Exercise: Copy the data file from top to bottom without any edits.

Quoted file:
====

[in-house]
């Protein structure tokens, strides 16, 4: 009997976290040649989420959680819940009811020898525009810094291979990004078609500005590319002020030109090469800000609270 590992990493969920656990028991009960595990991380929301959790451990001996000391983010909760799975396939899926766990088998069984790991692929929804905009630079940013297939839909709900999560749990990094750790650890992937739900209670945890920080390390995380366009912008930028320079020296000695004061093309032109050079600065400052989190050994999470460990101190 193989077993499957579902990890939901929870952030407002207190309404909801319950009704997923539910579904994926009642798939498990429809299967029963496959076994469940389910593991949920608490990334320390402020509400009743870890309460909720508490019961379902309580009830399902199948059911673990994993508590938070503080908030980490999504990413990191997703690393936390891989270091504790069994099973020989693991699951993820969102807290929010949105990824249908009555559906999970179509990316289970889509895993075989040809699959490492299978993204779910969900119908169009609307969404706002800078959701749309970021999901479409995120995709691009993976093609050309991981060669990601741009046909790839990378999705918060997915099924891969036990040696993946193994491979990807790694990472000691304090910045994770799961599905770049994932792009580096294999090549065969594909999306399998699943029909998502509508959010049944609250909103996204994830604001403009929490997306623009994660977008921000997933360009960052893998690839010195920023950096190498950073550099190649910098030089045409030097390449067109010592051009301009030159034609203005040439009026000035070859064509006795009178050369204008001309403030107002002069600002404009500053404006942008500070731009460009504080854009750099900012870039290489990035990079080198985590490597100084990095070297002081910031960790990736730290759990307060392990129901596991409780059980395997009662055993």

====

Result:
[in-house]
């Protein structure tokens, strides 16, 4: 009997976290040649989420959680819940009811020898525009810094291979990004078609500005590319002020030109090469800000609270 590992990493969920656990028991009960595990991380929301959790451990001996000391983010909760799975396939899926766990088998069984790991692929929804905009630079940013297939839909709900999560749990990094750790650890992937739900209670945890920080390390995380366009912008930028320079020296000695004061093309032109050079600065400052989190050994999470460990101190 193989077993499957579902990890939901929870952030407002207190309404909801319950009704997923539910579904994926009642798939498990429809299967029963496959076994469940389910593991949920608490990334320390402020509400009743870890309460909720508490019961379902309580009830399902199948059911673990994993508590938070503080908030980490999504990413990191997703690393936390891989270091504790069994099973020989693991699951993820969102807290929010949105990824249908009555559906999970179509990316289970889509895993075989040809699959490492299978993204779910969900119908169009609307969404706002800078959701749309970021999901479409995120995709691009993976093609050309991981060669990601741009046909790839990378999705918060997915099924891969036990040696993946193994491979990807790694990472000691304090910045994770799961599905770049994932792009580096294999090549065969594909999306399998699943029909998502509508959010049944609250909103996204994830604001403009929490997306623009994660977008921000997933360009960052893998690839010195920023950096190498950073550099190649910098030089045409030097390449067109010592051009301009030159034609203005040439009026000035070859064509006795009178050369204008001309403030107002002069600002404009500053404006942008500070731009460009504080854009750099900012870039290489990035990079080198985590490597100084990095070297002081910031960790990736730290759990307060392990129901596991409780059980395997009662055993």